We’re having the outside of our house worked on this week — renewed trim and a new paint job — and this morning the work starting on removing the pieces of old rotten trim on the corner of the house right outside where our bed lies. So at 8:00 a.m. I was awoken by the sounds of saws and hammers and screeching trim.
As such I had a rare opportunity to listen to Island Morning on the radio, and I heard Karen Mair remind we listeners that the Charlottetown Farmer’s Market is open on Wednesdays. So around about lunch time, I heard Karen’s voice in my head, urging me on marketwise to eat.
Which is how I found myself, just before noon, on the bike, up University Ave. to Allen St. along Allen to the Confederation Trail and up the trail to the market.
Wednesday at the market is very different than Saturday: only about 1/2 the vendors, and about a quarter of the customers. So it’s claustrophobia-free with a smaller selection of food (tangent: can we stop using the term “ethnic food” to describe food that is not hamburgers and french fries — it doesn’t make sense in today’s Canada, where “regular” food is as likely to be chapati as it is french toast).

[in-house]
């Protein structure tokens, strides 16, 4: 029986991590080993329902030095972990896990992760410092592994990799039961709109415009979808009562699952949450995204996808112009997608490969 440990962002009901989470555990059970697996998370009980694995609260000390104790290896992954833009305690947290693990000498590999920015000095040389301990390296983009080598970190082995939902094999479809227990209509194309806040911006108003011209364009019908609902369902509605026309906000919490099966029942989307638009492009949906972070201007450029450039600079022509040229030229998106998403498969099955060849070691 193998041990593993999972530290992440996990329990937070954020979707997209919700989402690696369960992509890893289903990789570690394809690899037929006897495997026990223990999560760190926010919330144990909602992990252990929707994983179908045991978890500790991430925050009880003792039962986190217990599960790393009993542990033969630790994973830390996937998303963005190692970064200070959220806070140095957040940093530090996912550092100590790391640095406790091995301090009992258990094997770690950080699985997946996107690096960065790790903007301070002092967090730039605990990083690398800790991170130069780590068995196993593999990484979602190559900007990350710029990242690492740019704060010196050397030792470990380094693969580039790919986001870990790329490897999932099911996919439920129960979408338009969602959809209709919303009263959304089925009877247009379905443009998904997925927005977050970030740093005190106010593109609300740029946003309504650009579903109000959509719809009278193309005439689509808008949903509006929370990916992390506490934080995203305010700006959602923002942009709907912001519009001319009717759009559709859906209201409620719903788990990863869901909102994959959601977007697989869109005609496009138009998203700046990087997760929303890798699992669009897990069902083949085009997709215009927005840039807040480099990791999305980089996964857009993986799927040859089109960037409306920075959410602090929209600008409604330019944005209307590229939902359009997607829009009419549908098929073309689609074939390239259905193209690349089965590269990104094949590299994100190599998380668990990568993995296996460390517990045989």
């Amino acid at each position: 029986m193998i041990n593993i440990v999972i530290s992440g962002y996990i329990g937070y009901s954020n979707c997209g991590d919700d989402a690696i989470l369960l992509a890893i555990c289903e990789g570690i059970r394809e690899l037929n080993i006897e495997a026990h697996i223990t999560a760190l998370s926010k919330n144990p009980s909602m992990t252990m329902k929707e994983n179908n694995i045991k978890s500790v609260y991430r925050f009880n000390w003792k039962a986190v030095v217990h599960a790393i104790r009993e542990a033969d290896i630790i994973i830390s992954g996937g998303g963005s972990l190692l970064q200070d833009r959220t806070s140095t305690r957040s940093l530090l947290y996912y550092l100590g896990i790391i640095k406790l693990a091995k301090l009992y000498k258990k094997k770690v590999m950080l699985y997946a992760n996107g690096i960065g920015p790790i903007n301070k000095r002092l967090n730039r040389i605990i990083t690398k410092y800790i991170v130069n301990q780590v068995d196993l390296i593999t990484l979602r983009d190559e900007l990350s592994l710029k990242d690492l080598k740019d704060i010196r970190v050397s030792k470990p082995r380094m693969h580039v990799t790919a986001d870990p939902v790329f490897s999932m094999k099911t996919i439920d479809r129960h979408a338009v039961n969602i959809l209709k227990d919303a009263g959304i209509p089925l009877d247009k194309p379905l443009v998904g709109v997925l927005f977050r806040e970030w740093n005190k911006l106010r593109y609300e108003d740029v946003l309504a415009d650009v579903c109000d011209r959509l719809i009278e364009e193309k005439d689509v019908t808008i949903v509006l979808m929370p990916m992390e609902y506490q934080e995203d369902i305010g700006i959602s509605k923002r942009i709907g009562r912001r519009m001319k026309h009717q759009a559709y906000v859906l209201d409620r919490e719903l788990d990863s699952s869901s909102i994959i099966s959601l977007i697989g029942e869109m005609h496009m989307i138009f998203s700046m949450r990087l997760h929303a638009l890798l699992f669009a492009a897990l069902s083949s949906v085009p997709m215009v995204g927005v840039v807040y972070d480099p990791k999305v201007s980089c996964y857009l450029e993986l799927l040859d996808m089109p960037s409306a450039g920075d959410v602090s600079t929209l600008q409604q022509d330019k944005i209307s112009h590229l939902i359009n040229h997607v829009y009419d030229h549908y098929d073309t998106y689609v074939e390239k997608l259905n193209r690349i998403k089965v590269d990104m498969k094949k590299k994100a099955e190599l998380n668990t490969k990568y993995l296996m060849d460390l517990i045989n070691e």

The altered food landscape caused me to depart from regular patterns, and so in addition to turning to Karin LaRonde for refreshing iced tea, I also ordered a bowl of her “oodles of noodles.” While I’m general averse to recipes that rhyme, this was a very good lunch: a bowl of noodles (oodles of them!) topped with stir fried vegetables and, at ones option, nuts and seeds and a tangy sauce.
Once I’d finished off my lunch (and returned my bowl to Karin as instructed — kudos to her for offering alternatives to styrofoam) I was going to head back to the office. But taking one last loop around I noticed that the Caledonia House Coffee booth had no line whatsoever in front of it — on Saturdays this never happens — and I took this as a sign that I should indulge in a rare cup of coffee (a piping hot mocha coffee, as it turned out).
I was fortunate at this point to run into Sandy and Dale and Riley and Bailey (and dog Cocoa) outside on a picnic table, and so passed a very pleasant half hour chatting with them before resuming my path back downtown.
So let this be a lesson to us all: when Karen Mair points the way, we should follow. Good food and good conversation (along with a sudden rush of caffeine) are apt to result.